What’s the difference between income and wealth?
Let me ask you a question. Do you think people are wealthy based on their income?
If so, then all doctors and lawyers should be among the wealthiest as most are high income earners, right?
The majority of the physicians and dentists I know have solid six-figure incomes but have a difficult time accumulating any real wealth due to several factors such as:
- high student loan debt
- extravagant house
- luxury cars
- private school tuition
- expensive vacations
- start earning later in life
The more I learn and network with successful individuals, the more I realize that being wealthy has more to do with how much you make.
Let’s take a look at wealth vs income…
Wealth vs Income: Definition and Examples
What Is Income?
To me, income is EARNING money.
According to our good friends at the IRS, earned income is defined as:
“All the taxable income and wages obtained from working.”
Whenever you work for someone or for yourself, you earn an income. But people typically mistake their income data as their salary before income federal taxes are withdrawn.
So when you hear someone touting that they make $450K a year, more than likely that’s pre tax aka BEFORE the tax man gets his hands on him.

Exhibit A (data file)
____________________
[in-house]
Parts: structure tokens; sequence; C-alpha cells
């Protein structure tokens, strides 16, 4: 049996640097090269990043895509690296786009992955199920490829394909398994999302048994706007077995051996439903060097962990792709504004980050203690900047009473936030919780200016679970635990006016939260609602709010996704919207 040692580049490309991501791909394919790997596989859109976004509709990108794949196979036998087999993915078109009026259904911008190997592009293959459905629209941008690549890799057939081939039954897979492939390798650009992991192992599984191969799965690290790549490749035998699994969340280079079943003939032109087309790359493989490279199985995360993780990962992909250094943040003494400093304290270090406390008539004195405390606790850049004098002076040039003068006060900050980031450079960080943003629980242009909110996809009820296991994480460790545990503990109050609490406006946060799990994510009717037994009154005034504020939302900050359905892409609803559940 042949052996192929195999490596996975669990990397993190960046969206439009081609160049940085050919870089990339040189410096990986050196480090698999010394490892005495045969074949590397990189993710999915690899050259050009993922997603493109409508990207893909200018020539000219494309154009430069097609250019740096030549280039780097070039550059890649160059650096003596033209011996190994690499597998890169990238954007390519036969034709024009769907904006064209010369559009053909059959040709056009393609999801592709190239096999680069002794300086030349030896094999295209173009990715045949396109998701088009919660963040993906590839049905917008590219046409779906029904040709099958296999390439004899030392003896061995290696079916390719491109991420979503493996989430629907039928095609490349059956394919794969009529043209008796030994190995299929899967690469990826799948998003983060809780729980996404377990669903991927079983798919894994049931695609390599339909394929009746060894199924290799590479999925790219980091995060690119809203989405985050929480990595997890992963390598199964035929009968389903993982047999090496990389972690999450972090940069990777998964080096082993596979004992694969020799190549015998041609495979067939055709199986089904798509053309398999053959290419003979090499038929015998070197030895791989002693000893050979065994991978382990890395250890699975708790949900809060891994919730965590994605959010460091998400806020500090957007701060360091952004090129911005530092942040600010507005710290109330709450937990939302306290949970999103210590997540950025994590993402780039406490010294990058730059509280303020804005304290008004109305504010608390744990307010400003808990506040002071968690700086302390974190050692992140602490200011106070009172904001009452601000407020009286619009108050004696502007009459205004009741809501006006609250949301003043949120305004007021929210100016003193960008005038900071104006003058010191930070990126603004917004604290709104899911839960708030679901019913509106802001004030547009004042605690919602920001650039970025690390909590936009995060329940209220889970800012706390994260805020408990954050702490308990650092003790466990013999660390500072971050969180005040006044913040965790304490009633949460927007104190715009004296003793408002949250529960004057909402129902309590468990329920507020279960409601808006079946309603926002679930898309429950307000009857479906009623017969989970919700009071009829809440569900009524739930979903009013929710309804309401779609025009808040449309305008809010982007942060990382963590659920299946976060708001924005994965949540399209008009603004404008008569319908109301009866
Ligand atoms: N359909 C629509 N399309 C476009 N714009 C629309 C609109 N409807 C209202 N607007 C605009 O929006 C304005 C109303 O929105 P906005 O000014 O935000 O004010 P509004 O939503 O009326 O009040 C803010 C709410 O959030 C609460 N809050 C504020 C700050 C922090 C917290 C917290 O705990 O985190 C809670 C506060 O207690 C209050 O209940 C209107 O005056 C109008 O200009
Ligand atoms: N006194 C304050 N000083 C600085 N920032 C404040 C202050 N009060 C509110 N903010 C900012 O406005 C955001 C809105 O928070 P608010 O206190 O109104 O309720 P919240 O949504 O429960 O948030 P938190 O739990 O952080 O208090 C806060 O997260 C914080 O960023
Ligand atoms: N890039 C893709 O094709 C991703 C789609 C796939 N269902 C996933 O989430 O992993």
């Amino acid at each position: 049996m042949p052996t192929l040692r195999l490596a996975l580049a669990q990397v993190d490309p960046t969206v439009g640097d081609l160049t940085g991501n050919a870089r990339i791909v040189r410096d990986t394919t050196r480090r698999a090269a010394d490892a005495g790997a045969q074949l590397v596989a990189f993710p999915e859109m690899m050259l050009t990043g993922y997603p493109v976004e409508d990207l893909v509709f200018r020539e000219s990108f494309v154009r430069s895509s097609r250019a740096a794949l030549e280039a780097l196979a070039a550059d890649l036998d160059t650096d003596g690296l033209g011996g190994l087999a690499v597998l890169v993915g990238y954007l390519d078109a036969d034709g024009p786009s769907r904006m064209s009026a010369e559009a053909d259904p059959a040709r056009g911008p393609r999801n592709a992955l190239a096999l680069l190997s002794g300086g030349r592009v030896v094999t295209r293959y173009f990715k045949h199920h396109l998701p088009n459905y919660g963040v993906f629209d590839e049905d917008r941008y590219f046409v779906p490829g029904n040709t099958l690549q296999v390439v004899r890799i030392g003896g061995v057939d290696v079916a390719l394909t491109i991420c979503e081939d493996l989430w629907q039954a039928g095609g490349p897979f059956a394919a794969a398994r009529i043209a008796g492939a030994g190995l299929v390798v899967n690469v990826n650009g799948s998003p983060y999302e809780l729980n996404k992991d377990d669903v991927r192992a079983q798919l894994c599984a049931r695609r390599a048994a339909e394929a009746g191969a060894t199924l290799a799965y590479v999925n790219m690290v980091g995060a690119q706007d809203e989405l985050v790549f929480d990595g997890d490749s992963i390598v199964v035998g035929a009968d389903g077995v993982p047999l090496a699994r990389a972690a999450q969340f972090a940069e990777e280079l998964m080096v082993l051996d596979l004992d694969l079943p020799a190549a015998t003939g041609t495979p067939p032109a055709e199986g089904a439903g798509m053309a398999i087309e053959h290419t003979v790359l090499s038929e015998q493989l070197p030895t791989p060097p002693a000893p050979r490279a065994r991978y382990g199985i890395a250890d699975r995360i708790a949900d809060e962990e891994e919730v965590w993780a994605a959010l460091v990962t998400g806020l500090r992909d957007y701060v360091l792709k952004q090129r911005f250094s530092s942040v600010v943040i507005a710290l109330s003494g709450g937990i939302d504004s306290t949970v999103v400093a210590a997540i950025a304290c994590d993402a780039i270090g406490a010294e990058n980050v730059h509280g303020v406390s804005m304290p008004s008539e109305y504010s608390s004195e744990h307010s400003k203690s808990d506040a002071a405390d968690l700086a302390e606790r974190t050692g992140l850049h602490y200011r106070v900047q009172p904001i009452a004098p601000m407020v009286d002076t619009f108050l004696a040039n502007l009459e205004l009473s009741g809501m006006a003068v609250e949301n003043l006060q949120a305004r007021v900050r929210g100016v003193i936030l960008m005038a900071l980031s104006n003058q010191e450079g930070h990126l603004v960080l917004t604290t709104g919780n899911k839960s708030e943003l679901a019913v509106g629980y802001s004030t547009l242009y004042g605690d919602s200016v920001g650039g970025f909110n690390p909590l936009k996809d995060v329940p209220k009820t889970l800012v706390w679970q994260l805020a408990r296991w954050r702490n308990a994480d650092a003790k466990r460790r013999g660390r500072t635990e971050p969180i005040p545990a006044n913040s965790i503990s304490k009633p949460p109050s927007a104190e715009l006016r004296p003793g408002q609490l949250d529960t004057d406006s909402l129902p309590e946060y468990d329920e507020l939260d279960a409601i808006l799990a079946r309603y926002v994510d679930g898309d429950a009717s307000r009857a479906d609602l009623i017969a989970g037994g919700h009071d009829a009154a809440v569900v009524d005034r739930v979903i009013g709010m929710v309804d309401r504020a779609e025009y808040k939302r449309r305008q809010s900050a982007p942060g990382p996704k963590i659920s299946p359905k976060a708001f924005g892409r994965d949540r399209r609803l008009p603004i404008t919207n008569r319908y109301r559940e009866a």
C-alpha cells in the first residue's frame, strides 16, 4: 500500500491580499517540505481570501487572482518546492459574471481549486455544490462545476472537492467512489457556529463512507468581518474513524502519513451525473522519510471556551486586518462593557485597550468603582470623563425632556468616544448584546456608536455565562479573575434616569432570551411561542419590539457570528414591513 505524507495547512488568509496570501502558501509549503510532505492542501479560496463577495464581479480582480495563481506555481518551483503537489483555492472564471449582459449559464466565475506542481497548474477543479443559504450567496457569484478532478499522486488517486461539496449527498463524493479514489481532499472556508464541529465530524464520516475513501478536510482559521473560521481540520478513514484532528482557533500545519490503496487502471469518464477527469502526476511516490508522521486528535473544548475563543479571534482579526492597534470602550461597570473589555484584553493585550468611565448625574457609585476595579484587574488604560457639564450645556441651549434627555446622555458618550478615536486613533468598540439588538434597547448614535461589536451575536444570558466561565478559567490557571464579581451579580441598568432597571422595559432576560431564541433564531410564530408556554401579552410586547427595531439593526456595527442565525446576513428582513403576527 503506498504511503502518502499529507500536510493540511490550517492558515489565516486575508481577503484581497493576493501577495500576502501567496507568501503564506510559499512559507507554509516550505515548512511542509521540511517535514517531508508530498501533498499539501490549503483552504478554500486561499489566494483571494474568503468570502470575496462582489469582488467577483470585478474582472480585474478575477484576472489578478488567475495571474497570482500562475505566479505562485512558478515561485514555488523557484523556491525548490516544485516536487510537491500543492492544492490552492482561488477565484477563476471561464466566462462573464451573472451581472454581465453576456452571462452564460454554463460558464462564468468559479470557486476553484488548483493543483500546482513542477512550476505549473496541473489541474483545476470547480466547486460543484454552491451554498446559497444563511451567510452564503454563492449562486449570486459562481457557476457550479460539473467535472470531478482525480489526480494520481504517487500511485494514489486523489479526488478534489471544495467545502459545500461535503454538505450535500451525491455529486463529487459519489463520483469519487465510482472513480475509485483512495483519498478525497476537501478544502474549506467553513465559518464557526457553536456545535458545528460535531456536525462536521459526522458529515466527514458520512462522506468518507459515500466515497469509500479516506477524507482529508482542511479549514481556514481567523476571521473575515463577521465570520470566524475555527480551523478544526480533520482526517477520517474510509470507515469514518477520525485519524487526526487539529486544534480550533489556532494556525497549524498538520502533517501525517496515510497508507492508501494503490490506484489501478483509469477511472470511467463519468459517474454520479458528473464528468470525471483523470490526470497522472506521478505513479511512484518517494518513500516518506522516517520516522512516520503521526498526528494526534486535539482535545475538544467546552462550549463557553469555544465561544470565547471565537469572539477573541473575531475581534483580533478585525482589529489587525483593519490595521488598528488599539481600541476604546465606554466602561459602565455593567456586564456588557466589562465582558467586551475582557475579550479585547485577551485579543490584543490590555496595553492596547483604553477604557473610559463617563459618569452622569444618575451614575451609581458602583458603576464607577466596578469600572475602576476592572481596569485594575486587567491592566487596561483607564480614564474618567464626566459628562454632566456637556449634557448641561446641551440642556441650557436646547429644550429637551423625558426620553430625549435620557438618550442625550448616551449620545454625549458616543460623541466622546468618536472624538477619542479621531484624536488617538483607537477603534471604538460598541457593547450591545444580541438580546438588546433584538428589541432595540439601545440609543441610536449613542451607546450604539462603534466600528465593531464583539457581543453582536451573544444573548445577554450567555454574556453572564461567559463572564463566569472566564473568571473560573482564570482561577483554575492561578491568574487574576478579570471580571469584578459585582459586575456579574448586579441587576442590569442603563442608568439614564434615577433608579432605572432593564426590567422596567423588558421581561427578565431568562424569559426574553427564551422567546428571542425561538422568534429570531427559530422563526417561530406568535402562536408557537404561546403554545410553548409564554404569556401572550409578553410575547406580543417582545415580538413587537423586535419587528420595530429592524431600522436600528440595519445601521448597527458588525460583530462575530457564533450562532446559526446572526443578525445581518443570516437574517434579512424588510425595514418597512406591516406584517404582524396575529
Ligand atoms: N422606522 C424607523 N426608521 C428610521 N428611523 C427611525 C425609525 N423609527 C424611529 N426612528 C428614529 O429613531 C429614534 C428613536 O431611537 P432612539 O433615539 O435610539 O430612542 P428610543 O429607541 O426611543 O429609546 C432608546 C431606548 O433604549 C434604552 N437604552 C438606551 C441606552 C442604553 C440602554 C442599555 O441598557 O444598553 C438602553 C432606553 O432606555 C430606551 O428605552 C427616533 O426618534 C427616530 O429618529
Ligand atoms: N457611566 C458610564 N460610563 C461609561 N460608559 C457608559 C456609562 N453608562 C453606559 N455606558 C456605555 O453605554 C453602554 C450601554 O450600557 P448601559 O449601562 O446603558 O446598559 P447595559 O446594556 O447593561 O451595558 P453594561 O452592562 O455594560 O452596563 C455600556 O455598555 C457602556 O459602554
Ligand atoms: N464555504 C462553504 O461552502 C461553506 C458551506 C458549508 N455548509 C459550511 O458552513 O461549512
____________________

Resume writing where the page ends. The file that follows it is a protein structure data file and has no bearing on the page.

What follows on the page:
It’s actually more useful to think of it in terms of disposable income (after income tax) which helps give a clearer picture of how much money is available to spend on wants and needs.
Disposable income is determined by the flow of money into a household minus what goes out to Uncle Sam. The mean income (or median income) in the United States was $68,703 in 2019. It is possible to earn less and still be wealthy based on the amount of disposable income one has. Income inequality takes on a much broader meaning when indisposable income is added to the equation.
What Is Wealth?
To me, wealth is HAVING money.
Differences in income have little to do with whether someone is wealthy or not.
According to Rich Dad Poor Dad author Robert Kiyosaki, he states that, “The wealthy don’t worry about money.”